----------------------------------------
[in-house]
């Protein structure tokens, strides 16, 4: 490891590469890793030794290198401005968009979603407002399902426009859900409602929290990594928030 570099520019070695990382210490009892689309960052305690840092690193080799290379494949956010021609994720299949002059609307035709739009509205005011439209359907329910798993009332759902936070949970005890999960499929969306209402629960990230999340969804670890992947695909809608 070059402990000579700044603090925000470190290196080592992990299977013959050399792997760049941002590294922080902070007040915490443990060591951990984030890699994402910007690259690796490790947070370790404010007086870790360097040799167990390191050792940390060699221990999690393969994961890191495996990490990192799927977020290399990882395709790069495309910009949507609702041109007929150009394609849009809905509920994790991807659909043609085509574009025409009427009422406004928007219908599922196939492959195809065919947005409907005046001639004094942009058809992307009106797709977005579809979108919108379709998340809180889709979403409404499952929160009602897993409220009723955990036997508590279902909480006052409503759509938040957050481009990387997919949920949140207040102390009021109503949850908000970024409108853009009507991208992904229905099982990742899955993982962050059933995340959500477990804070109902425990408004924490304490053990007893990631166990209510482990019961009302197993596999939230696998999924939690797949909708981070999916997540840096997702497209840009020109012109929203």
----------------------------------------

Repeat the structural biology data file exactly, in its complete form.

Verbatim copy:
[in-house]
């Protein structure tokens, strides 16, 4: 490891590469890793030794290198401005968009979603407002399902426009859900409602929290990594928030 570099520019070695990382210490009892689309960052305690840092690193080799290379494949956010021609994720299949002059609307035709739009509205005011439209359907329910798993009332759902936070949970005890999960499929969306209402629960990230999340969804670890992947695909809608 070059402990000579700044603090925000470190290196080592992990299977013959050399792997760049941002590294922080902070007040915490443990060591951990984030890699994402910007690259690796490790947070370790404010007086870790360097040799167990390191050792940390060699221990999690393969994961890191495996990490990192799927977020290399990882395709790069495309910009949507609702041109007929150009394609849009809905509920994790991807659909043609085509574009025409009427009422406004928007219908599922196939492959195809065919947005409907005046001639004094942009058809992307009106797709977005579809979108919108379709998340809180889709979403409404499952929160009602897993409220009723955990036997508590279902909480006052409503759509938040957050481009990387997919949920949140207040102390009021109503949850908000970024409108853009009507991208992904229905099982990742899955993982962050059933995340959500477990804070109902425990408004924490304490053990007893990631166990209510482990019961009302197993596999939230696998999924939690797949909708981070999916997540840096997702497209840009020109012109929203």